Nepal yet to ensure transitional justiceOfficials have been repeating same commitments at international fora, but have done little to implement them.
In his address to the Universal Periodic Review session on Thursday Minister for Foreign Affairs Pradeep Gyawali reiterated that Nepal was committed to concluding the transitional justice process ensuring justice to all victims of human rights violation during the decade-long Maoist insurgency.
He claimed that the transitional justice process is guided by the Comprehensive Peace Accord, various directives from the Supreme Court and relevant international commitments, concerns of the victims and the country’s ground realities. This was the third time Gyawali made the commitment in front of the United Nations’ forum in the last two years.
In March 2019 addressing the 40th session of the UN Human Rights Council in Geneva, Gyawali had said the government was preparing to amend prevailing laws related to transitional justice in consultation with, and participation of, the victims. A year later, in February 2020, speaking at the 43rd session of the council he said the transitional justice process will be concluded by taking the victims into confidence.
Despite the reiterated claim, the government hasn’t taken concrete steps towards bringing the victims of the conflict on board and revising the Enforced Disappeared Enquiry, Truth and Reconciliation Commission Act, 2014. “I don’t think the international community even believes in Nepal’s commitments anymore,” Kapil Shrestha, a former member of the National Human Rights Commission, told the Post. “Our government has made a mockery of itself at an international forum.”
In October, Nepal was re-elected as a member of the United Nations Human Rights Council. It was first elected to the position for two years in January 2018 with a role to ensure that international human rights standards are implemented in UN member countries. In the opinion of Shrestha, who has been a rights activist for years, a country such as Nepal with a deplorable human rights record doesn’t have the moral ground to press other countries to abide by human rights principles.
“Democratic values and a good human rights record had been Nepal’s strength in the past,” said Shrestha. “However, the image has been tarnished over the years.” Fourteen years have passed since the Comprehensive Peace Accord was signed. But thousands of victims from the armed conflict are still struggling for justice. The tenure of the Commission of Investigation on Enforced Disappeared Persons and the Truth and Reconciliation Commission expires on February 9. Although the government has made up the mind to extend their term, it is still clueless about revising the law as directed by the Supreme Court.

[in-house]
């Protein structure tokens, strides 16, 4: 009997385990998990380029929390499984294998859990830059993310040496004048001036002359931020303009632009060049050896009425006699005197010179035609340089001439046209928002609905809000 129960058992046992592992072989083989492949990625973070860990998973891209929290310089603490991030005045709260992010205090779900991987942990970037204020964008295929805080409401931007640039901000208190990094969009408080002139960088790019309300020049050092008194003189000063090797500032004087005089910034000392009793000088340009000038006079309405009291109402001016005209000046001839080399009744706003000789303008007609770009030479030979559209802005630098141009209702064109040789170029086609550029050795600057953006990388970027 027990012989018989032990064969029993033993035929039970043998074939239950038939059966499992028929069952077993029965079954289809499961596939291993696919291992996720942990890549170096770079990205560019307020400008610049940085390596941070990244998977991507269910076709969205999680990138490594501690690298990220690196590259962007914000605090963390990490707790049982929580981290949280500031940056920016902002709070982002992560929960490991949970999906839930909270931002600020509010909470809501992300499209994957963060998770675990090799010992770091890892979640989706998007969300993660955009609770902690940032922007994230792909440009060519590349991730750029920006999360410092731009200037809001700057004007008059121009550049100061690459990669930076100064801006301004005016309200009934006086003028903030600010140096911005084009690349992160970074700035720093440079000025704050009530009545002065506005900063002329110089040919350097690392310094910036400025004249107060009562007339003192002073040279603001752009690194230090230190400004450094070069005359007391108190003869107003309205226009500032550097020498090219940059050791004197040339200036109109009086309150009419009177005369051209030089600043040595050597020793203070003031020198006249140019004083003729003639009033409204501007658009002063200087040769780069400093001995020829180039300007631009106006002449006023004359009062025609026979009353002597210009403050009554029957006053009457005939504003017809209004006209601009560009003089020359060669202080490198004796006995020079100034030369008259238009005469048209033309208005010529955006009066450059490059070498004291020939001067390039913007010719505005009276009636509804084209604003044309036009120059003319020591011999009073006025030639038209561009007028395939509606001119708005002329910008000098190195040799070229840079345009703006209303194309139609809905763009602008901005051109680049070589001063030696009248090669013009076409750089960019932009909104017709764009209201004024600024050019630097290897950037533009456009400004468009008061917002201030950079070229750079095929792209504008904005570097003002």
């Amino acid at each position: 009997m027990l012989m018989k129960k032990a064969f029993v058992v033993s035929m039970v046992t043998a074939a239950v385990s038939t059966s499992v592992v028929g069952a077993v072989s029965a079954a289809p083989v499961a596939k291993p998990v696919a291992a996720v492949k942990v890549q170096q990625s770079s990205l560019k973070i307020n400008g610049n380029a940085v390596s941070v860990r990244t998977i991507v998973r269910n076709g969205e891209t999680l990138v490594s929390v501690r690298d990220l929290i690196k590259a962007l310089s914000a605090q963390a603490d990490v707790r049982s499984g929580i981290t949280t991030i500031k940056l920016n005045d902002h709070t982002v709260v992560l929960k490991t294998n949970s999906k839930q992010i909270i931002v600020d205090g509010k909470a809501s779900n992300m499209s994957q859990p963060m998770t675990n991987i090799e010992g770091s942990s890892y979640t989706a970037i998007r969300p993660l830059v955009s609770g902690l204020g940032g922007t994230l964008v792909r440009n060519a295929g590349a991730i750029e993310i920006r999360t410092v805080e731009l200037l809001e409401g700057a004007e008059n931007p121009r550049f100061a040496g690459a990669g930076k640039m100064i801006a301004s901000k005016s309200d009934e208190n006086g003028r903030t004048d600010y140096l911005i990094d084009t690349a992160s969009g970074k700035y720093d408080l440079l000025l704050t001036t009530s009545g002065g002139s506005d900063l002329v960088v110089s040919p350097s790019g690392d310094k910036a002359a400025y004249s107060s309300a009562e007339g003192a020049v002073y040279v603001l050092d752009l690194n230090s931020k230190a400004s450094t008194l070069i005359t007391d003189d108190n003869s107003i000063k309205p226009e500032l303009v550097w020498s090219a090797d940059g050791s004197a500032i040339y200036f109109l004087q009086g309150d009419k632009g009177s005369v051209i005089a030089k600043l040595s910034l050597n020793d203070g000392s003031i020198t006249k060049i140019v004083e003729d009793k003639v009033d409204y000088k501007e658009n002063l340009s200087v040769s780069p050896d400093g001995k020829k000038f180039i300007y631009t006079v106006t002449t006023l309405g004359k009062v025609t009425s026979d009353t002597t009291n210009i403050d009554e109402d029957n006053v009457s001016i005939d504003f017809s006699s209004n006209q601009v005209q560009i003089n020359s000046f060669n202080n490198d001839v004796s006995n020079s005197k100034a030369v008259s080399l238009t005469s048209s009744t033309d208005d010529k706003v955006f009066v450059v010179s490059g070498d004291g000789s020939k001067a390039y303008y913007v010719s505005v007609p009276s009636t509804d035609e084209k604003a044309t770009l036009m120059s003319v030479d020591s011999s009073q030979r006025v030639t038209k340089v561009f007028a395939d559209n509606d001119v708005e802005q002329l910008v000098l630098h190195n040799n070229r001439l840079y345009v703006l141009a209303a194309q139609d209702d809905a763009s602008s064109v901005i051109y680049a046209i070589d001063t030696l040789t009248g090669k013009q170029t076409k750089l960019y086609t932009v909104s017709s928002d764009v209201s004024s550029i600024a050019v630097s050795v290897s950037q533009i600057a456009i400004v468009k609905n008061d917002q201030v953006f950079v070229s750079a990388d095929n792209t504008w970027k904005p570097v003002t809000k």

A few months after the law was enacted in 2015, the Supreme Court, ruling on a writ petition, had directed the government to amend the law saying that perpetrators of gross human rights violations such as enforced disappearance, rape, torture and extrajudicial killing can’t be pardoned.
“The terms of both the commissions will be extended,” Lila Nath Shrestha, minister for Law and Justice, told the Post. “The government, however, has not decided about the revision in the law.” He said the government is preparing to hold interactions with major political parties in an attempt to forge consensus on the amendment.
The Nepal Communist Party and the Nepali Congress had held rounds of discussions to forge consensus on the amendment to the Act. However, the intense feud within the Nepal Communist Party overshadowed the issue. Nepali Congress leader Ramesh Lekhak, assigned by the party to negotiate with other stakeholders on transitional justice issues, said it’s been months since the government last held discussions on the matter.
“I don’t think it’s even on the mind of the government,” he told the Post. “The deepening political crisis has left the issue neglected.”
Those closely following the transitional justice process say all major parties are equally responsible for the little progress made in delivering justice to conflict victims. Gauri Pradhan, former member of the National Human Rights Commission, said that major political parties believe that by delaying the delivery of justice, they can run away from their responsibility. “The ongoing transitional justice process can’t deliver justice,” he told the Post. “The parties’ failure to abide by their commitments is eroding the international community’s trust in the government.”
He said the government, in consultation with the major parties and the victims of the conflict, should immediately revise the Act so that it can generate hope among the victims and the international community.
However, the Law Ministry doesn’t have immediate plans to consult the victims nor has it reached out to them recently. “I think the government has forgotten our existence,” Gopal Shah, chairperson of Conflict Victims’ National Network, told the Post. “It seems the parties have made up their mind that they will continue to dally over the delivery of justice.”